News National Death shows need to ‘stop boats’

Death shows need to ‘stop boats’

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Prime Minister Tony Abbott believes the tragic drowning of a Syrian boy serves as a warning to stop the flow of boats and put an end to illegal migration.

The PM said the “very sad” images of children “tragically dead at sea” sprawled across television screens were a reminder that keeping people safe relied on stopping the boats.

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Mr Abbott said he was thankful Australia no longer had that problem after the government told people smugglers “your trade is closed down”.

“As long as people think if they can get here, they can stay here… we’ll have the tragedies at sea,” he told ABC radio on Friday.

His comments come as The New York Times published an editorial urging Europe not to replicate Australia’s hard-line approach to asylum seekers, labelling the government’s policies inhumane.

The newspaper said Mr Abbott’s policies were also “strikingly at odds” with the country’s tradition of welcoming people fleeing persecution and war.

Amid the ongoing humanitarian crisis in Europe, opposition immigration spokesman Richard Marles called on the government to boost funding to the United Nation’s refugee agency.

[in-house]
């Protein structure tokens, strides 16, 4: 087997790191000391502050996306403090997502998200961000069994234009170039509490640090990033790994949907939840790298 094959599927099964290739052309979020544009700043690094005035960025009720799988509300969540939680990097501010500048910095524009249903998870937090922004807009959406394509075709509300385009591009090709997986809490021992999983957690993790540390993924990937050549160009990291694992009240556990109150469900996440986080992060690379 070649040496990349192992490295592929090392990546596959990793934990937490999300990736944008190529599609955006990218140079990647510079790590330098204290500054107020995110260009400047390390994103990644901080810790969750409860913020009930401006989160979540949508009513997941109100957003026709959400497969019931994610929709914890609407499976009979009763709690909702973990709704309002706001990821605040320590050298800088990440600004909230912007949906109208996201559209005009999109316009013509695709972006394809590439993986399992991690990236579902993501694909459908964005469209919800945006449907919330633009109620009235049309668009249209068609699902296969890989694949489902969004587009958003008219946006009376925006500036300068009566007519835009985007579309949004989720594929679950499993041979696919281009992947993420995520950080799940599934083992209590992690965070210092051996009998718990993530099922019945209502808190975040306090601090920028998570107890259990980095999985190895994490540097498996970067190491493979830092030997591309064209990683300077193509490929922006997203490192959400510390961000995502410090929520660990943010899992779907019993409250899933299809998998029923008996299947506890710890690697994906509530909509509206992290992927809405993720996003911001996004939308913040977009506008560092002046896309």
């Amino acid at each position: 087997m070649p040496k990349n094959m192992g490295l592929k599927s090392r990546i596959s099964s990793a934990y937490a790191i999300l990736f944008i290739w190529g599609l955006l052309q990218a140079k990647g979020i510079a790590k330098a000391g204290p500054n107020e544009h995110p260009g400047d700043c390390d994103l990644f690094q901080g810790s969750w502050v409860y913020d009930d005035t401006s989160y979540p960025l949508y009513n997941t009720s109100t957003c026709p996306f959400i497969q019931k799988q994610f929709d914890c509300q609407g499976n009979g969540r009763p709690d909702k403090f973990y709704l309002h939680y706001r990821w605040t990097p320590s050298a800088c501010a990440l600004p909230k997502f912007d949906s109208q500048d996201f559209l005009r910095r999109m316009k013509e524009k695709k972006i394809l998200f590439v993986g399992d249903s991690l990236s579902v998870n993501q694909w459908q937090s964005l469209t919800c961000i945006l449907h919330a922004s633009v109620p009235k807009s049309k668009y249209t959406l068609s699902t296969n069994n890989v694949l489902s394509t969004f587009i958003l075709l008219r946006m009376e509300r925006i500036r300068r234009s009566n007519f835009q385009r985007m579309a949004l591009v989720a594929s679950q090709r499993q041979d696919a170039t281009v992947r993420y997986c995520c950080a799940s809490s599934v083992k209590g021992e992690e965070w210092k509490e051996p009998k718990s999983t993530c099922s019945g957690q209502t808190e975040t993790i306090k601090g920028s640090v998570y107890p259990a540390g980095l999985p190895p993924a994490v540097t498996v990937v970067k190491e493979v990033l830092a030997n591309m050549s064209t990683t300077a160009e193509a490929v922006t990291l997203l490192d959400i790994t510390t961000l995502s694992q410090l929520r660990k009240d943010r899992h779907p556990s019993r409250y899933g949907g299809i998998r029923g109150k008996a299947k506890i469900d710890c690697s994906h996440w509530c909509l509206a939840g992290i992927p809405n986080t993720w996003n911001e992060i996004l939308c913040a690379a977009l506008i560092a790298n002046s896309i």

He accused the federal government of not doing enough to support the effort to help the large number of displaced people crossing Europe from Syria and north Africa.

Labor has committed to $450 million over three years for the UNHCR if reinstalled at the next federal election.

Cabinet Minister Barnaby Joyce wants Australia to resettle more Syrian refugees.

Mr Joyce was touched by the personal story of a man whose plastic bag of water bottles and a packet of biscuits were his only possessions in the world.

“As an accountant myself, when you see an accountant walking across the border into Hungary from Syria when his life has been destroyed I feel a sense of empathy for him,” Mr Joyce told The West Australian.

Greens senator Sarah Hanson-Young backed the call for more funding and urged the government to increase humanitarian refugee places to help Syrians fleeing war.

“Australia spends more than double on detaining refugees here in Australia and offshore camps than what the UN has to deal with the Syrian refugee crisis,” she told ABC radio.

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